Evidence from population mixing in British New Towns 1946-85 of an infective basis for childhood leukaemia.
Kinlen LJ., Clarke K., Hudson C.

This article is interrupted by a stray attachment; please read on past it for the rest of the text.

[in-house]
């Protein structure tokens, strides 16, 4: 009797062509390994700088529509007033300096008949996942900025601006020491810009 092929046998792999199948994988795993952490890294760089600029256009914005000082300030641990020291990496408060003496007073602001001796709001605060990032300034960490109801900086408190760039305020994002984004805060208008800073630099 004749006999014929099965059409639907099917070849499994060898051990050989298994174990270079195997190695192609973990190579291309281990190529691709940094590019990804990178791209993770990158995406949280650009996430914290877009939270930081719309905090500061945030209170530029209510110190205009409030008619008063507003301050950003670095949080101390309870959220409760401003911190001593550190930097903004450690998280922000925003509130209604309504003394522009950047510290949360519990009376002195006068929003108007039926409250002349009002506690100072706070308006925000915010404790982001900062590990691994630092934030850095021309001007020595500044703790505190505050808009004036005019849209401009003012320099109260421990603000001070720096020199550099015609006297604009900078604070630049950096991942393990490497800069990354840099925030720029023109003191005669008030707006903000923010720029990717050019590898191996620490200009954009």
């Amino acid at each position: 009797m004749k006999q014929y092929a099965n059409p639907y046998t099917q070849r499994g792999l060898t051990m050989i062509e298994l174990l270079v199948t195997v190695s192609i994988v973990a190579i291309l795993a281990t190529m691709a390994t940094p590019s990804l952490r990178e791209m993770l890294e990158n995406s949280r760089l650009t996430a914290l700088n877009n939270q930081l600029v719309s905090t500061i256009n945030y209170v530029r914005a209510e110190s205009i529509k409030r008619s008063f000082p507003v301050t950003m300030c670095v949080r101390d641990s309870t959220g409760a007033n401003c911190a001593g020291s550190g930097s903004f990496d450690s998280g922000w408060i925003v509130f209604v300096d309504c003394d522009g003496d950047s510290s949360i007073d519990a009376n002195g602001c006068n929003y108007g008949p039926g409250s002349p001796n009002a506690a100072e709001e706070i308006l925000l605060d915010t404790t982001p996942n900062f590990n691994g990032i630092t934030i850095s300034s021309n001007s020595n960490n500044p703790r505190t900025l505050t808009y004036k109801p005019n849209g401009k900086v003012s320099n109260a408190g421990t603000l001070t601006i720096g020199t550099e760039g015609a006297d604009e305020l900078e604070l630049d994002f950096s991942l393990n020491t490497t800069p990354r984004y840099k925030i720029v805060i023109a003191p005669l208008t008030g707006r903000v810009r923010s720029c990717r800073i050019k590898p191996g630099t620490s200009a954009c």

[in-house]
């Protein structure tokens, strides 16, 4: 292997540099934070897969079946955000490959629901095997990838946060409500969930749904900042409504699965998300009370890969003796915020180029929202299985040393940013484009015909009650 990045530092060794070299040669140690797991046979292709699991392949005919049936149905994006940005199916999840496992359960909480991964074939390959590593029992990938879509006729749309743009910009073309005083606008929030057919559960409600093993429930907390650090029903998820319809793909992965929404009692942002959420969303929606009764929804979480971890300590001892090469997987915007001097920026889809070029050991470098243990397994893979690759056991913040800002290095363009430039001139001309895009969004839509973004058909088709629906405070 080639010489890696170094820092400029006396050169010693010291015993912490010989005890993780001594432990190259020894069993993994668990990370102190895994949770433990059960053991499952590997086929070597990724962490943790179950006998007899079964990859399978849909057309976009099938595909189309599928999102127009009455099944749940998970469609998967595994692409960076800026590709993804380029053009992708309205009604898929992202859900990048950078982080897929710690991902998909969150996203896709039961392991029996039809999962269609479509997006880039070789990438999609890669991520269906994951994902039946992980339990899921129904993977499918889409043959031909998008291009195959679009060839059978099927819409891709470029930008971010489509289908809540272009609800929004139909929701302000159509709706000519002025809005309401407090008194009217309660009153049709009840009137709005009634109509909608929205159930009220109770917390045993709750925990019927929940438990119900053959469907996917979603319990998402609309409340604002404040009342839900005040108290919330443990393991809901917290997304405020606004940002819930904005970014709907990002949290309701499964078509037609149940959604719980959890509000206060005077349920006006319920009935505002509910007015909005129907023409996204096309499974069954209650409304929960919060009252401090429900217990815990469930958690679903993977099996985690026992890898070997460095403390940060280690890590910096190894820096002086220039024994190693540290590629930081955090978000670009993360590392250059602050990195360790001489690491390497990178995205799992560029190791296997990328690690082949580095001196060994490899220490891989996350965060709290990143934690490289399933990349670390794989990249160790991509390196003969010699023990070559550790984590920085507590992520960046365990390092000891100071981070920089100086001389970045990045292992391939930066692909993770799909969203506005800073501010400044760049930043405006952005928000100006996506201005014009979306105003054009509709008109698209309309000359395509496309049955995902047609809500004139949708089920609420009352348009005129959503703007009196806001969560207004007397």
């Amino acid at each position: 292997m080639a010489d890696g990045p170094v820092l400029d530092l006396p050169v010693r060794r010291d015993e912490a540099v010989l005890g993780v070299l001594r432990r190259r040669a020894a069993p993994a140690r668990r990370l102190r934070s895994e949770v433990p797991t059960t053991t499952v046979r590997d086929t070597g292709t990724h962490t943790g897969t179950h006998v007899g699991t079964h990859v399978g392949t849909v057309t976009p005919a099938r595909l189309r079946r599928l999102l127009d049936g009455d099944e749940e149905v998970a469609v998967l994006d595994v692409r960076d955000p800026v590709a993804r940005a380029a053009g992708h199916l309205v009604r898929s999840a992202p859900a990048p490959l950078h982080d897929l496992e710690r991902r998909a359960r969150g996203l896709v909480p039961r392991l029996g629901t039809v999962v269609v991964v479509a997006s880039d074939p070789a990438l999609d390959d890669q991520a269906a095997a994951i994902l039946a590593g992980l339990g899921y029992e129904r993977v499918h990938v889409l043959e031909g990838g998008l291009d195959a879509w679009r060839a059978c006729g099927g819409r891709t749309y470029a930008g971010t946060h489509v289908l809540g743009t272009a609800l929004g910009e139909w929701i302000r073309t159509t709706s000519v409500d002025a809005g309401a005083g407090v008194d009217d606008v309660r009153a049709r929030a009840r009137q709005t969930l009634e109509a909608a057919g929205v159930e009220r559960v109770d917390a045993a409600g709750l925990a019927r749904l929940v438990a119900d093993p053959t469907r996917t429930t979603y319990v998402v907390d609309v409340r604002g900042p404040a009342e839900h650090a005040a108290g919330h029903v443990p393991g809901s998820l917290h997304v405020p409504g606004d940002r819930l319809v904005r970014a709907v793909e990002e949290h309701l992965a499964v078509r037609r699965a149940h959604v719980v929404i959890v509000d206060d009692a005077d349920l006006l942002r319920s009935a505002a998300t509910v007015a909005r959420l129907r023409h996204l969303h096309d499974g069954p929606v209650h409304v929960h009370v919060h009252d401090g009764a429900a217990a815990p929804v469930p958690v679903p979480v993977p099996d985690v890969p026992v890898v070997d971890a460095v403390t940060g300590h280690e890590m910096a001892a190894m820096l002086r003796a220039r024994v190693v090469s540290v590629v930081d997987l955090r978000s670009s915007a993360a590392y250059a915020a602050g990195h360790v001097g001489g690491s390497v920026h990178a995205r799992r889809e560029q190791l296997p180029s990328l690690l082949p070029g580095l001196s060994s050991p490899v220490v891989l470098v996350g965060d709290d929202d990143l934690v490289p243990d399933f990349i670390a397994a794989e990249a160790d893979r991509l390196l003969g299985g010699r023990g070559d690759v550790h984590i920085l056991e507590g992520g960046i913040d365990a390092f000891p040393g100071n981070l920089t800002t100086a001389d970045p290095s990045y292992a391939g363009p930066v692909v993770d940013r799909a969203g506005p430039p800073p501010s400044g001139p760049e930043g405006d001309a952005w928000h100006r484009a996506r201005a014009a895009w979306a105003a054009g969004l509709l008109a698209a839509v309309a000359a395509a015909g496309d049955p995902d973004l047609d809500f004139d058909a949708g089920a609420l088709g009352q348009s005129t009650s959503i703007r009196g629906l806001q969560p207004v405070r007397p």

Mortality from leukaemia under age 25 was studied in British New Towns to test the hypothesis that leukaemia represents a rare response to a much commoner (but unrecognised) infection, the transmission of which is facilitated when large numbers of people come together. The density of children was higher in the rural, but lower in the overspill, New Towns than in the areas from which their incomers originated. Residents of the rural New Towns had greater diversity of origin than those of the overspill towns of London and Glasgow. These two factors would encourage a greater rise in the postulated underlying infection in the rural towns, and in these a significant excess of leukaemia at ages 0-4 was found in 1946-65. In both sets of towns there was a significant deficit in other age groups consistent with immunising effects of the relevant infection. There are parallels with feline leukaemia virus infection, in which contrasting leukaemogenic and immunising effects occur in different social settings owing mainly to differences in intensity of viral exposure.